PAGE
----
Suburban mayors urge feds to slow railroad merger after Ohio derailment

‘I think every mayor thinks the same thing: “What happens if that happens in my town?”’ Elgin Mayor Dave Kaptain said.

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DuPage Rail Safety Council Chair Lanny Wilson is flanked by local mayors and lawmakers as he outlines concerns about a merger of Canadian Pacific Railway and Kansas City Southern Railway.

DuPage Rail Safety Council Chair Lanny Wilson is flanked by local mayors and lawmakers as he outlines concerns about a merger of Canadian Pacific Railway and Kansas City Southern Railway.

Marni Pyke/Daily Herald

With a decision on a railroad merger coming soon, suburban mayors and lawmakers on Monday exhorted federal regulators to postpone any decisions given a recent catastrophic derailment in Ohio.

“It’s a nightmare for me, and I think every mayor thinks the same thing: ‘What happens if that happens in my town?’” Elgin Mayor Dave Kaptain said during a briefing in Itasca organized by the Coalition to Stop CPKC.

The Canadian Pacific Railway is seeking the U.S. Surface Transportation Board’s approval of its acquisition of the Kansas City Southern Railway.

Coalition members who are fighting the plan warn of delays for first responders, as well as traffic, air pollution and hazardous materials spills. The coalition on Monday filed two new complaints regarding the merger with the Surface Transportation Board.

Officials opposed to the merger cited the derailment of 38 Norfolk Southern freight cars on Feb. 3 in East Palestine, Ohio, that led to vinyl chloride being released into the environment and has raised serious health fears for residents.

“A derailment like we saw in Ohio would be catastrophic,” said state Rep. Maura Hirschauer of Batavia, noting thousands of suburbanites live along the Canadian Pacific tracks.

Bensenville Village President Frank DeSimone said there are “houses in Bensenville that are right next to the train tracks. We cannot have that. We will not have that.”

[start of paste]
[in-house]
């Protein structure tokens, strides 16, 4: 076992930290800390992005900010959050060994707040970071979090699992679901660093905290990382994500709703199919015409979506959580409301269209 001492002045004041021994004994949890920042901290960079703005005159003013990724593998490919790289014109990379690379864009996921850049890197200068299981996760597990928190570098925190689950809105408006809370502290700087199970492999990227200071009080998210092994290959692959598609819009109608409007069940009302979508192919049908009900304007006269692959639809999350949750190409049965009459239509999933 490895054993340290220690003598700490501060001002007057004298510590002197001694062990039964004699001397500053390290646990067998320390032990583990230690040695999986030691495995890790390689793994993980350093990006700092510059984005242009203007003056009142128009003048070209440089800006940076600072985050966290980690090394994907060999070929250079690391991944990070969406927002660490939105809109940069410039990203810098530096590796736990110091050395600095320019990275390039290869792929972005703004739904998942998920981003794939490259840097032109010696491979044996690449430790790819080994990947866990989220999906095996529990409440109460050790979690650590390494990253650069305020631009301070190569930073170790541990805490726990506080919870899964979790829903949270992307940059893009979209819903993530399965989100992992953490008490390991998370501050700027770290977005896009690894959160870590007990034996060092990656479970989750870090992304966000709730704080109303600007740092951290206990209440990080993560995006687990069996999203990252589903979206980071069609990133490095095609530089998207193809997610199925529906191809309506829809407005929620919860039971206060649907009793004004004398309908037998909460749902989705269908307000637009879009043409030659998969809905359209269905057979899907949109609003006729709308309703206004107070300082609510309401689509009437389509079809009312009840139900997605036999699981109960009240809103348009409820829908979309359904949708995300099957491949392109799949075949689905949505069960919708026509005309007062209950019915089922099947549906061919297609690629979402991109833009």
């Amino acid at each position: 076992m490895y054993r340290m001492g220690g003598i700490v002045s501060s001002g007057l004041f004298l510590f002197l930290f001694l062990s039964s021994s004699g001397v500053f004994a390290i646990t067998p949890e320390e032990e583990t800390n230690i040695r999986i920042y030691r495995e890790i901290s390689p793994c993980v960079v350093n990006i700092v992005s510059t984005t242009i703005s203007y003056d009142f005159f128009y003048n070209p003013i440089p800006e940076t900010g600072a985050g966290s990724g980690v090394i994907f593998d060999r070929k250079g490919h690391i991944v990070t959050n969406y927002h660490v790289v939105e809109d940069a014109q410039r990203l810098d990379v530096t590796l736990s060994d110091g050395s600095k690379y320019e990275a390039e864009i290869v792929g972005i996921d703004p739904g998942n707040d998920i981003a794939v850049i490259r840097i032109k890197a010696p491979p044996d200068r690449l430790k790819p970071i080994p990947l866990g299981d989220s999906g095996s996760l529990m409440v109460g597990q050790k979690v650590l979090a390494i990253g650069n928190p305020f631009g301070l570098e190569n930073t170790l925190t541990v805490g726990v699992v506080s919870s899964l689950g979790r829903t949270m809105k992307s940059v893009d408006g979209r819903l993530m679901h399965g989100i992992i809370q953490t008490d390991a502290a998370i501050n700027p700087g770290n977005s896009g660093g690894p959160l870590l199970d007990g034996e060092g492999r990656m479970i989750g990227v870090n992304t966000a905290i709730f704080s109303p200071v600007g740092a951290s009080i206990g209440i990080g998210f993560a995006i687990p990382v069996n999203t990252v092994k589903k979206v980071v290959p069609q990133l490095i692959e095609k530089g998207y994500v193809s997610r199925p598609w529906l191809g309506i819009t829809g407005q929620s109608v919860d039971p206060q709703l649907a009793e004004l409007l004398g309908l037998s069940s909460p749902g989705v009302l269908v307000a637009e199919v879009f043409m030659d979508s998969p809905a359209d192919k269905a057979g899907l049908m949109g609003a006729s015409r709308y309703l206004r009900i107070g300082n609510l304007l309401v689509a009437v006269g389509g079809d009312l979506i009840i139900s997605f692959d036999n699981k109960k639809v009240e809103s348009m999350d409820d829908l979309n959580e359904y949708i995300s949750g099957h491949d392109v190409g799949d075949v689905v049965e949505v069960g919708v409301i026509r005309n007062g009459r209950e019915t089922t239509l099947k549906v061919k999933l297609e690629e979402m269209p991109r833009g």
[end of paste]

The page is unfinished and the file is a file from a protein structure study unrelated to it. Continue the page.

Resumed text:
Canadian Pacific spokesman Andy Cummings said Monday that “railways, including CP, are legally required to transport hazardous materials as part of their common carrier obligations.”

The railroad strives to “make the transportation of hazardous materials and other goods as safe as possible,” Cummings said.

“CP has led the industry with the lowest train accident frequency rate in North America for 17 straight years, illustrating the effectiveness of our efforts to enhance public safety and protect the environment.”

Canadian Pacific estimates an average of eight trains would be added to the metro area daily, for a total of 11.

Opponents anticipate up to 18 total freight trains.

Lanny Wilson, chairman of the DuPage Railroad Safety Council, said Canadian Pacific’s proposal appears to lack any safety improvements such as grade separations or four-quadrant gates that prevent cars from weaving around them.

“Let’s be in the business of preventing tragedies, not the business of crisis intervention and cleanup after the preventable crashes and derailments have occurred,” he said.

Read more at dailyherald.com.

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